One of the thorniest decisions when starting a new business is deciding in advance what will happen if one of the cofounders wants to leave the business. The difficulty of having this conversation is why many businesses do not decide in advance, but the short-term gain of avoiding an awkward conversation can cause massive long-term losses should a dispute arise later if a partner wants to exit.
One option is colorfully called a shotgun clause (also called a buy-sell clause). A shotgun clause works like this: One partner sets the price for the shares or units in the business. The other partner(s) can either purchase the shares or units from the partner who set the price OR sell his/her/their shares or units to the partner who set the price. Under either scenario, the price is the same and is set by the partner who triggers the option.
A shotgun clause can be a great way to ensure that partners receive a fair price for their ownership interests in the event of a business divorce. Since the partner who triggers the clause does not know in advance whether the remaining partner(s) will exercise the buy option or the sell option, there are incentives under most circumstances to price the shares or units at a fair price. Ensuring that fair price for each partner is the purpose of a shotgun clause.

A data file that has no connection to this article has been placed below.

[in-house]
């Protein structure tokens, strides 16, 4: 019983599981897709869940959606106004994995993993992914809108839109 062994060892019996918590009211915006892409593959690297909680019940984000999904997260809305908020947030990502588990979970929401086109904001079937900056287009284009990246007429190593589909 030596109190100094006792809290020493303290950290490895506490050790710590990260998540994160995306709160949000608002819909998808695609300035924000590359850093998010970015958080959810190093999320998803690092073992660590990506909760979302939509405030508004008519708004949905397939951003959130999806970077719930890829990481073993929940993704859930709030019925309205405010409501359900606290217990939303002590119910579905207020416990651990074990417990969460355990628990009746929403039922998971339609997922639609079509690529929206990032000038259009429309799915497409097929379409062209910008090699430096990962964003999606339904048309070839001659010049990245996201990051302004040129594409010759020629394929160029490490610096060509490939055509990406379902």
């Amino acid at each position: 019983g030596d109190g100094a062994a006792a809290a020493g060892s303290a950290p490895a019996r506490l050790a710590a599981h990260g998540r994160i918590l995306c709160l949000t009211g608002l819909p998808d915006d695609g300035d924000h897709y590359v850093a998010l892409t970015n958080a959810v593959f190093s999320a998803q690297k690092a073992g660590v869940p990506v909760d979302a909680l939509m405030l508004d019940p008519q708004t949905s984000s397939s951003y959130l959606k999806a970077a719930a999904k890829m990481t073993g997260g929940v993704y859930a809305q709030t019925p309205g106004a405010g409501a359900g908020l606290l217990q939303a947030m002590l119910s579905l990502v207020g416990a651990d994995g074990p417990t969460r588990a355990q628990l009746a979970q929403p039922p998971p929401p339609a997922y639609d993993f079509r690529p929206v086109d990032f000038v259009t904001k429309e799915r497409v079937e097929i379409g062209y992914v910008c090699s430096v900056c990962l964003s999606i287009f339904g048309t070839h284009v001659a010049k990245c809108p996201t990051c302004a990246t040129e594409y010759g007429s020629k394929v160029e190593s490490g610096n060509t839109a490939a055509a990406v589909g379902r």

A shotgun clause is often not a good idea if there are more than two partners in the business as the mechanics become too cumbersome. Also, if there are large differences in the liquidity available to the partners, that can also create a situation where a shotgun clause is not the best option. There are other considerations that should be weighed as well before deciding on using a shotgun clause or any other method for accommodating the desire of a partner to exit a business.
If you are starting a business and wish to discuss your formation options, email us at firstname.lastname@example.org. Each situation is different, so we will analyze yours and determine the best approach for your new business.